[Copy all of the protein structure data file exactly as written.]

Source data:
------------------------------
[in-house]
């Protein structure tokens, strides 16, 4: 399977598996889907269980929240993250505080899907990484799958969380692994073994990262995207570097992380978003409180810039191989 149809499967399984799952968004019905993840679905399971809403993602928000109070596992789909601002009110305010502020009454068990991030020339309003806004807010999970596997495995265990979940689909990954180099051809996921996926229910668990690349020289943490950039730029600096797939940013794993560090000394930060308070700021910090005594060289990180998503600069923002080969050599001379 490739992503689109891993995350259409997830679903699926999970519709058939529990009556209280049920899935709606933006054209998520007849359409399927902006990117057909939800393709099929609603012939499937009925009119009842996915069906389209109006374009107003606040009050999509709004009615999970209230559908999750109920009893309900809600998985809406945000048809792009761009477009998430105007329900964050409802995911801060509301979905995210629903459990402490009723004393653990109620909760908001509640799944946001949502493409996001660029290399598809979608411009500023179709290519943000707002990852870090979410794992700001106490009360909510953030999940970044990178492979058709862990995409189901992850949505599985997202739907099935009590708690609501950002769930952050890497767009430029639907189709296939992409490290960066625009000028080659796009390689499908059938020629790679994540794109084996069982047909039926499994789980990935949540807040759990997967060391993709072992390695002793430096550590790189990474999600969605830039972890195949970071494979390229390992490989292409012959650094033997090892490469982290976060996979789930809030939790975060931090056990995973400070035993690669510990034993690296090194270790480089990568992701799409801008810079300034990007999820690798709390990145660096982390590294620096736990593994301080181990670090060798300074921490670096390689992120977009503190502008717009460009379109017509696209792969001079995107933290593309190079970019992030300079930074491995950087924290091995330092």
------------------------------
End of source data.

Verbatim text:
[in-house]
């Protein structure tokens, strides 16, 4: 399977598996889907269980929240993250505080899907990484799958969380692994073994990262995207570097992380978003409180810039191989 149809499967399984799952968004019905993840679905399971809403993602928000109070596992789909601002009110305010502020009454068990991030020339309003806004807010999970596997495995265990979940689909990954180099051809996921996926229910668990690349020289943490950039730029600096797939940013794993560090000394930060308070700021910090005594060289990180998503600069923002080969050599001379 490739992503689109891993995350259409997830679903699926999970519709058939529990009556209280049920899935709606933006054209998520007849359409399927902006990117057909939800393709099929609603012939499937009925009119009842996915069906389209109006374009107003606040009050999509709004009615999970209230559908999750109920009893309900809600998985809406945000048809792009761009477009998430105007329900964050409802995911801060509301979905995210629903459990402490009723004393653990109620909760908001509640799944946001949502493409996001660029290399598809979608411009500023179709290519943000707002990852870090979410794992700001106490009360909510953030999940970044990178492979058709862990995409189901992850949505599985997202739907099935009590708690609501950002769930952050890497767009430029639907189709296939992409490290960066625009000028080659796009390689499908059938020629790679994540794109084996069982047909039926499994789980990935949540807040759990997967060391993709072992390695002793430096550590790189990474999600969605830039972890195949970071494979390229390992490989292409012959650094033997090892490469982290976060996979789930809030939790975060931090056990995973400070035993690669510990034993690296090194270790480089990568992701799409801008810079300034990007999820690798709390990145660096982390590294620096736990593994301080181990670090060798300074921490670096390689992120977009503190502008717009460009379109017509696209792969001079995107933290593309190079970019992030300079930074491995950087924290091995330092």